It would somehow have been much more interesting for me as an Israeli to have seen a Palestinian Juliet. When Joshua Sobol placed Samira, a Palestinian woman, in the central role of his 1984 play Shooting Magda
(in Hebrew it is actually called Ha-Palestinait),
the fact that she was at the same time both Palestinian and a woman had a very strong effect on the stage. And it could perhaps have been interesting for a Palestinian to see an Israeli Romeo, who is neither a soldier nor a settler.
I am not arguing that the casting was wrong. What I feel is rather that all those things we usually take for granted had not really been problematized in this performance. The acting did not draw our attention to how we per¬ceive each other, nor did the production as a whole confront this actively. They were just taken for granted, like all the other minor details in Jerusalem which in fact represent Israeli hegemony.
Take for example the associations which the hall of the Israeli Electric Corporation has for a Palestinian; what does it say with regard to power, in particular here in Jerusalem. During the performance this thought, for me as an Israeli, made me feel a little uncomfortable in this particular con¬text. Because, in the end, the play had nothing important to say about what seemed obvious. Except for a few stones suddenly cast onto the stage, it just ignored these issues. And even these stones were anonymously thrown onto the stage (as if the stones in the Intifada were not thrown by hands). The performance says nothing about this and about the Palestinian struggle for independence and the official Israeli reaction to the struggle.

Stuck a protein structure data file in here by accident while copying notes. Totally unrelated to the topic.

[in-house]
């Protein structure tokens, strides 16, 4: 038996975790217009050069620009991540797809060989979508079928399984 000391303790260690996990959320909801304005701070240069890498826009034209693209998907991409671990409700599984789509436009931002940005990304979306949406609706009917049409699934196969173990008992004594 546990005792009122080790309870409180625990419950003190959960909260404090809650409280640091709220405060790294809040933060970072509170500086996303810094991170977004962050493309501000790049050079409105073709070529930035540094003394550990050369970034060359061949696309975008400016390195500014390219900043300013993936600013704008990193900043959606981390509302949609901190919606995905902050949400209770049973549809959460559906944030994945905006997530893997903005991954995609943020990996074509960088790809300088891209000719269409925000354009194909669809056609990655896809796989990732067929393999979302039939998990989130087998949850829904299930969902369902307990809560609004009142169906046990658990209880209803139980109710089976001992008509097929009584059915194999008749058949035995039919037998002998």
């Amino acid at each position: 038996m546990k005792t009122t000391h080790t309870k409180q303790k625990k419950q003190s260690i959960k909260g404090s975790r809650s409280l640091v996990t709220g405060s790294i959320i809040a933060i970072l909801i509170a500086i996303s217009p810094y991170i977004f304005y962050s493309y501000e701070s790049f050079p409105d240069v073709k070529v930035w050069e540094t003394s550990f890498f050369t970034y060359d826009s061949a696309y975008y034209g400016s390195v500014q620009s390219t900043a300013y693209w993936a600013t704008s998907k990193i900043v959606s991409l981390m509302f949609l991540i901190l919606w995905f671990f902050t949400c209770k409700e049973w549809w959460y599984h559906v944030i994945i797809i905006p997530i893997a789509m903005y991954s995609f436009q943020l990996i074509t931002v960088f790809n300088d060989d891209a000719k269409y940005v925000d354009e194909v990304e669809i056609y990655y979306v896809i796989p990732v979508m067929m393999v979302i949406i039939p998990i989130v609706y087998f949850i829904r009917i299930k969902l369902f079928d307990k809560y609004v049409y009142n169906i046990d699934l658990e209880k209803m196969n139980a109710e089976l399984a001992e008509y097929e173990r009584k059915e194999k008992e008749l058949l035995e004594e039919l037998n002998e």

In Jerusalem, we have for better or for worse been forced to accept that almost everything has an additional significance. To watch a performance in a hall belonging to the Israeli Electric Corporation is not a neutral feature. As a result of this, in the Khan and El-Qasaba production, the tragic love story between Romeo and Juliet has become almost completely privatized; it has become a human interest story in one of the weekly newspaper sup¬plements.
Also the choice of costumes, a kind of antiquated Renaissance clothing, which literally have the smell of theater storage rooms, and the abstract but rather clumsy blocks of scenery filling the large hall, somehow fail to make us understand why Jerusalem is a city of conflict and strife, and why the cooperation of the two theaters is so important. The very beginning of the performance, when all the members of the cast harmoniously line up and sing in front of the spectators, is indeed a very touching moment. But when the performance is over we know very little about what they feel has gone wrong in the city.
Neither Dangerous Nor Daring